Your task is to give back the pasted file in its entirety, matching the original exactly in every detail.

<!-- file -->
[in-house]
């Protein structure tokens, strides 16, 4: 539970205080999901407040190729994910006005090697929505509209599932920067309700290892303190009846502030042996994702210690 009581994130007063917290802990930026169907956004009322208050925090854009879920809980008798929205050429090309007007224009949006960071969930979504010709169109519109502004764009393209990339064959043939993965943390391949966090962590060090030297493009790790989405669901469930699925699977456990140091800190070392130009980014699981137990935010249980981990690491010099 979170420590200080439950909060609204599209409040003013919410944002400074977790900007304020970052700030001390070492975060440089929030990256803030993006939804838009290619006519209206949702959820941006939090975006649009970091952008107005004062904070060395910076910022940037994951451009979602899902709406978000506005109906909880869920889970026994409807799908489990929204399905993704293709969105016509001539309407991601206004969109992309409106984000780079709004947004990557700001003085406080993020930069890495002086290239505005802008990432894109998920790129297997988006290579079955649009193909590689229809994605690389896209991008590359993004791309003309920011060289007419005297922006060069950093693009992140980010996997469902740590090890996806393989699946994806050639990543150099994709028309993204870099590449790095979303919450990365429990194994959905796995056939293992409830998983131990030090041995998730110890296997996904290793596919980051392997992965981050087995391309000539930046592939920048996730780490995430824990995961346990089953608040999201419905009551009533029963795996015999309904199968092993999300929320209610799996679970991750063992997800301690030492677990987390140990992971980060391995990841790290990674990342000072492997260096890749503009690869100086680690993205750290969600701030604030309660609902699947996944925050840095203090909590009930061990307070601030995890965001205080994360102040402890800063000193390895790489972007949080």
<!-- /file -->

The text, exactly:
[in-house]
């Protein structure tokens, strides 16, 4: 539970205080999901407040190729994910006005090697929505509209599932920067309700290892303190009846502030042996994702210690 009581994130007063917290802990930026169907956004009322208050925090854009879920809980008798929205050429090309007007224009949006960071969930979504010709169109519109502004764009393209990339064959043939993965943390391949966090962590060090030297493009790790989405669901469930699925699977456990140091800190070392130009980014699981137990935010249980981990690491010099 979170420590200080439950909060609204599209409040003013919410944002400074977790900007304020970052700030001390070492975060440089929030990256803030993006939804838009290619006519209206949702959820941006939090975006649009970091952008107005004062904070060395910076910022940037994951451009979602899902709406978000506005109906909880869920889970026994409807799908489990929204399905993704293709969105016509001539309407991601206004969109992309409106984000780079709004947004990557700001003085406080993020930069890495002086290239505005802008990432894109998920790129297997988006290579079955649009193909590689229809994605690389896209991008590359993004791309003309920011060289007419005297922006060069950093693009992140980010996997469902740590090890996806393989699946994806050639990543150099994709028309993204870099590449790095979303919450990365429990194994959905796995056939293992409830998983131990030090041995998730110890296997996904290793596919980051392997992965981050087995391309000539930046592939920048996730780490995430824990995961346990089953608040999201419905009551009533029963795996015999309904199968092993999300929320209610799996679970991750063992997800301690030492677990987390140990992971980060391995990841790290990674990342000072492997260096890749503009690869100086680690993205750290969600701030604030309660609902699947996944925050840095203090909590009930061990307070601030995890965001205080994360102040402890800063000193390895790489972007949080």